Tag Archives: Man Booker Prize

Book Review: The North Water by Ian McGuire

North Water is another book shortlisted for the Man Booker Prize in 2016. Set in 1857, the story is about a whaling expedition which goes horribly wrong. There is conflict between two main characters, Drax, a disgusting and violent man and Sumner, a doctor.

The opening line “Behold the man” sparked my interest. The next paragraph led me down a path of the grotesque. The ensuing pages unfolded such violence, savagery and cruelty that I was tempted not to read on.

Drax and Sumner have dubious and contrasted pasts but we only learn about Sumner. I wondered what must have happened, for a man to become like Drax, who in the end, like the rest of the characters, I cared nothing for.

This book without formal warning is not for the faint hearted. I wondered if it was necessary to describe the killing of baby seals in such horrific detail. For me, this sort of violence was unnecessarily graphic and added little to the plot. Toning down the violence would have enhanced the book. The reader gets that it’s a tough life and harsh conditions without it being rammed constantly down our throats. The only thing that compelled me forward was the fact that there was another purpose for the expedition which becomes clear half-way through. Getting past this point, the story becomes one of survival which gripped me until the end. I wanted good to overcome evil and was rewarded for my patience, but what a journey I had to take to get there. Well written with evocative language, the fact that I shivered with the men in the freezing conditions, is a testament to where the author wanted me to be.

Read it if you dare.

Book Review: Eileen by Ottessa Moshfegh

I finished Eileen a little while ago and mulled over what to say. Short listed for the Man Booker Prize 2016, it’s a story about a girl trapped in a dreary life, caring for her alcoholic father at night and  working as a secretary in a dead end job in a boys’ prison during the day. She dreams of breaking free and after meeting the beautiful and smart, Rebecca,  is pulled unwittingly into a crime with unexpected consequences.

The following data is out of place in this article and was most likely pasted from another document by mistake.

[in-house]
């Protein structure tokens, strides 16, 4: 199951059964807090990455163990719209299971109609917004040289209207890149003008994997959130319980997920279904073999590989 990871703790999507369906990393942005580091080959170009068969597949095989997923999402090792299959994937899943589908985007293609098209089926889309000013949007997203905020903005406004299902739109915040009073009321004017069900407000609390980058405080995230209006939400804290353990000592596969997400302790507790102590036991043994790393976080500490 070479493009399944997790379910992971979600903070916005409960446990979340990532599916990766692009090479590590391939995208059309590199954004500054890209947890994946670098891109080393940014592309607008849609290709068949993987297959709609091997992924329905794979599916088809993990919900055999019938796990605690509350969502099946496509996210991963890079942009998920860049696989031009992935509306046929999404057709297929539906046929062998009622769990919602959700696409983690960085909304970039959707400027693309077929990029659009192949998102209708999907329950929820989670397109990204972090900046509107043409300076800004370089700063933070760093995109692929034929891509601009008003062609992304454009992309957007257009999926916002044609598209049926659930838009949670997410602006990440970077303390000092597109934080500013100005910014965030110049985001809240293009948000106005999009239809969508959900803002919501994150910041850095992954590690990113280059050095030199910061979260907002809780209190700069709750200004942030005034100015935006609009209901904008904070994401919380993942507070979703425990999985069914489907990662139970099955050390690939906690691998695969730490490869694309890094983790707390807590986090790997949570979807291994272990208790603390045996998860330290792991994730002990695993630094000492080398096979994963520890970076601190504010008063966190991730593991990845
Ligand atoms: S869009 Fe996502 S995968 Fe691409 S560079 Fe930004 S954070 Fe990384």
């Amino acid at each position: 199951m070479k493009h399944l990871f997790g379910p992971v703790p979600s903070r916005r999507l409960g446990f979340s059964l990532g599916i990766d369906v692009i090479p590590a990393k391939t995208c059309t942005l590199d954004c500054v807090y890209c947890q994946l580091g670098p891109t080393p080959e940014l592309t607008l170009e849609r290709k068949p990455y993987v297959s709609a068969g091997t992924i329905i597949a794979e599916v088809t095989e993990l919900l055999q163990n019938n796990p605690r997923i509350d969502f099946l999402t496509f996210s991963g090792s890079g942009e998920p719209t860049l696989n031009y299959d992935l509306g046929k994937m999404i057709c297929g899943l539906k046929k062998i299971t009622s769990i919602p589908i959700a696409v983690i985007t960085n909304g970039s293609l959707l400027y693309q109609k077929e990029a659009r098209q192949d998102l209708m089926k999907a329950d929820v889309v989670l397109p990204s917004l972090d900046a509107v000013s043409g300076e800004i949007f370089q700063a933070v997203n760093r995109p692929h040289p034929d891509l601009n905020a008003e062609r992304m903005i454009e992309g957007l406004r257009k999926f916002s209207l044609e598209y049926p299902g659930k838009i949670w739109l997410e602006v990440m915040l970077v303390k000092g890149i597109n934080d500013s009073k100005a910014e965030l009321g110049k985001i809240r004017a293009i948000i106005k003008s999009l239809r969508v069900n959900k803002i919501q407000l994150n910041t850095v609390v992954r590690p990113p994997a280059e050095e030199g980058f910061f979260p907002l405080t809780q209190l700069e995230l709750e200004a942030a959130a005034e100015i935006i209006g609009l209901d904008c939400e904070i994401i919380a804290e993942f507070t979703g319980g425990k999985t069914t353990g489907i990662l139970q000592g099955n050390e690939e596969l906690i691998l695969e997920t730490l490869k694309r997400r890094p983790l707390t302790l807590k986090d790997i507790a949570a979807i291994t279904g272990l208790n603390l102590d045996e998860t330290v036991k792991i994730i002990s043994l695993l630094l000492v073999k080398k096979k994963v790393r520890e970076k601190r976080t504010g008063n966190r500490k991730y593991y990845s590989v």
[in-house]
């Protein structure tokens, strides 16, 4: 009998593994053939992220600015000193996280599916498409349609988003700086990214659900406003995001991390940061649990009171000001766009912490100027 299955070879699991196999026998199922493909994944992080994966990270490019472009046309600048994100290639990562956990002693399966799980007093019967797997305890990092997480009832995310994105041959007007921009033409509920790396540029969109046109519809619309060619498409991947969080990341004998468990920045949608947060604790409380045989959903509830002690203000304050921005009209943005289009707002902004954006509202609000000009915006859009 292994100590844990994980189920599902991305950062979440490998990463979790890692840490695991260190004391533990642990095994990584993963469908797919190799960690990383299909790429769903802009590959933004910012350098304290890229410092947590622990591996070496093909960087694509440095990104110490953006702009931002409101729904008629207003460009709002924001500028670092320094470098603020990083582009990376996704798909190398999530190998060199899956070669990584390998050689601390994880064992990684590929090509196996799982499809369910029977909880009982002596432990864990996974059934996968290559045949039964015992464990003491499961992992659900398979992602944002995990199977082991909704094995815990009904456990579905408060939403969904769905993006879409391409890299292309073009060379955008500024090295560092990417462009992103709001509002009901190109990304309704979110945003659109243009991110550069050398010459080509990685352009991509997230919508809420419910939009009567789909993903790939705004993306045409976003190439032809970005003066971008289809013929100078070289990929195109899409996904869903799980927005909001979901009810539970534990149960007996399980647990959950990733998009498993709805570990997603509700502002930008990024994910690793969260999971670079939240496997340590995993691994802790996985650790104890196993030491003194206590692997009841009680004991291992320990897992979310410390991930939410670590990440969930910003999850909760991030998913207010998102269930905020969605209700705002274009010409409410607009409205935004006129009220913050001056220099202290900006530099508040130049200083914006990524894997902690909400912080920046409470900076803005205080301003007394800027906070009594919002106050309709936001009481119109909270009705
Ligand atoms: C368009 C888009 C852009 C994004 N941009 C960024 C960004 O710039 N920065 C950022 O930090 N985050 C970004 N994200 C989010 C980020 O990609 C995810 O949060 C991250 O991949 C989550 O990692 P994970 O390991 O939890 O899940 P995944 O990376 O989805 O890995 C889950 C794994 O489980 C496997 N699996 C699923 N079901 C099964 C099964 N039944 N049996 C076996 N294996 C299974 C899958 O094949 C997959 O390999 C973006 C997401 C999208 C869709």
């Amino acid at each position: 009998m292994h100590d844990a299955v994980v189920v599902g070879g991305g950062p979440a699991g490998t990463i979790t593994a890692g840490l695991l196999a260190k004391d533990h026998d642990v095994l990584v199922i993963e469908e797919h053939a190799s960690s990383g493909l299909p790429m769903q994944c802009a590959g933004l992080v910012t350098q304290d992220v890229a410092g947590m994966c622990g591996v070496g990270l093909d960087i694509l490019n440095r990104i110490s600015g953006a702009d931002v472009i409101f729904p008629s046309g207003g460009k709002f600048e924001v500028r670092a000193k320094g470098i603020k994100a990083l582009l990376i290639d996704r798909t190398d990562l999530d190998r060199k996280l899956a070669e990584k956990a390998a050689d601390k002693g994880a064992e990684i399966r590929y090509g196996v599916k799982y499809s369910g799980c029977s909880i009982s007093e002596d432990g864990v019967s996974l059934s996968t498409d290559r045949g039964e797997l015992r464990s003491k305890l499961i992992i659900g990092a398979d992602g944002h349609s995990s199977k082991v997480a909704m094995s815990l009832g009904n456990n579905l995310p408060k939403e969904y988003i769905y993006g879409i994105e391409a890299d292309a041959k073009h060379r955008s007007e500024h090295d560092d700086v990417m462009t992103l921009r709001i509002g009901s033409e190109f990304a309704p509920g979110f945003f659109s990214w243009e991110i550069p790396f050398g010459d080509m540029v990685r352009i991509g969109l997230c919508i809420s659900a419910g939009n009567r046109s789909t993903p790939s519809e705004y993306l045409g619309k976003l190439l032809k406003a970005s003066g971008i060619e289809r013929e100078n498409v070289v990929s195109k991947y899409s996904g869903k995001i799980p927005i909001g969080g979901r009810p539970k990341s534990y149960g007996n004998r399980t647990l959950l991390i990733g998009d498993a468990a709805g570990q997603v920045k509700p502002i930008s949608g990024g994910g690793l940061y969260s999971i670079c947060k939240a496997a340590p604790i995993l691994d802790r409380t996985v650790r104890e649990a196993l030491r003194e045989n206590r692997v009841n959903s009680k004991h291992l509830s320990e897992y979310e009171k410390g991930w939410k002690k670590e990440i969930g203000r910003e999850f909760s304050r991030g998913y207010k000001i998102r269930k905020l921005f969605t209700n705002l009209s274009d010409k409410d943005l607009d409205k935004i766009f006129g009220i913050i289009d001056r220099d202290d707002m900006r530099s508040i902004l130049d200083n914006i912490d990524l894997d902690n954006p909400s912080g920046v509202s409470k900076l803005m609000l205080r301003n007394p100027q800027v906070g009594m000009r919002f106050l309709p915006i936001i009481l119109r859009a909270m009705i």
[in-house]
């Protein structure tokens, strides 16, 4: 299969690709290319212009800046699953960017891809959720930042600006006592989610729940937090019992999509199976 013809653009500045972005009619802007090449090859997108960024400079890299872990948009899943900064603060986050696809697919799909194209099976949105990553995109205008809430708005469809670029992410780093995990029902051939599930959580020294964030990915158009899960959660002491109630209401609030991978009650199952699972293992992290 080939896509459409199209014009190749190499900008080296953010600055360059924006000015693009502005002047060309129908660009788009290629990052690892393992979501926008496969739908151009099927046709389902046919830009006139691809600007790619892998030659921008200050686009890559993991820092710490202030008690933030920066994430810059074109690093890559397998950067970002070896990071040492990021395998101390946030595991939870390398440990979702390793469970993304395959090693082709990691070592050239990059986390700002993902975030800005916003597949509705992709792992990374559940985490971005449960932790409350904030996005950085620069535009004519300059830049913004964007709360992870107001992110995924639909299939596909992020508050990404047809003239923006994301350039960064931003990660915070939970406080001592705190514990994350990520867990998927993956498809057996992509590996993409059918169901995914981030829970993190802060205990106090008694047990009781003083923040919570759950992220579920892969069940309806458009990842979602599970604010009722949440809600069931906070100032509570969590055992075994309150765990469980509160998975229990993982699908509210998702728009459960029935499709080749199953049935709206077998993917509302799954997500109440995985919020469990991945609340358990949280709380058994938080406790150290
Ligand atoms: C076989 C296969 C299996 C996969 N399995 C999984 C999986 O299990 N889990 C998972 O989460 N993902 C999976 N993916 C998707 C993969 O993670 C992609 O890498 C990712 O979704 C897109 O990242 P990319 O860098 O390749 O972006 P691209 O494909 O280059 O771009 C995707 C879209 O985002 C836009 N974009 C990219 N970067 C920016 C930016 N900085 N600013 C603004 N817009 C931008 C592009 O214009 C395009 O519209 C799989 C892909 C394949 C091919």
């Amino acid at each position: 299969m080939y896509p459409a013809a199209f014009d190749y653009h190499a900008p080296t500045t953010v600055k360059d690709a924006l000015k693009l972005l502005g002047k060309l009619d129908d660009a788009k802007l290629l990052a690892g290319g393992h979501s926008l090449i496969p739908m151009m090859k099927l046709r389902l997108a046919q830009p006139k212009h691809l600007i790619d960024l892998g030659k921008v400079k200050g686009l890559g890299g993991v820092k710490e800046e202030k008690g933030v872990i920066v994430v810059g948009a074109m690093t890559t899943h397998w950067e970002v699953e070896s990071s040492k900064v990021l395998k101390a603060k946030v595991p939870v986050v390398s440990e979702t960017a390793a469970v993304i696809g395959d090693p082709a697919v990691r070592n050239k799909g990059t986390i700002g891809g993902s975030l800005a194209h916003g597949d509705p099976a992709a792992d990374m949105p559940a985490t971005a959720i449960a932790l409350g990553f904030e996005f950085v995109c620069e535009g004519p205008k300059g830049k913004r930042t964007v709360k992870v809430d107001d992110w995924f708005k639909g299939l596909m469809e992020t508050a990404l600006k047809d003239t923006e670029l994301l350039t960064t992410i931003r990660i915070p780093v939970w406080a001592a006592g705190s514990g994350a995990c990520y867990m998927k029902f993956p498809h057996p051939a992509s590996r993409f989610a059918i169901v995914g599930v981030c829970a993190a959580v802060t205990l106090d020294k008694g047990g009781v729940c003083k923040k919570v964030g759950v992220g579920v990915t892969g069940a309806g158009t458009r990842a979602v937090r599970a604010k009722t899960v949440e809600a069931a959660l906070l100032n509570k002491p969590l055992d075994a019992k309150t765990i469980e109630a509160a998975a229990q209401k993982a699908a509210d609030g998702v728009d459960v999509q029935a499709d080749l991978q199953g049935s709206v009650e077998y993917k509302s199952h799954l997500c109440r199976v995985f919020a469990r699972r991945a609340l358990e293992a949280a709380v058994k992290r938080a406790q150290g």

Eileen is not a girl you can like nor is she a girl with too many redeeming qualities. But she is a girl, who at certain times in our own lives, reflects a tiny, teeny bit of ourselves. She has the maturity of a child in the body of a woman, full of uncertainty, yet so seemingly self-aware of every one of her flaws, and there are many. The story drags at times and much of her thoughts and inadequacies become repetitive, so much so, that even if I wanted to like her, her character allows no-one to feel pity.

I admire the author’s ability to get deep inside the head of this character. Except for the contrasting Rebecca,  grotesque glimpses of other characters are a mere sideshow to Eileen and her obsession with self. We’re left wondering about Rebecca and whether Eileen in her final act was ever truly empathetic for anyone else. I think not.

Overall, a challenging read but I’m glad I persevered. Did I like it? I can’t say I did, but then everything we read shouldn’t be about entertainment. It took me out of my middle class comfort zone that’s for sure. Well done to the author.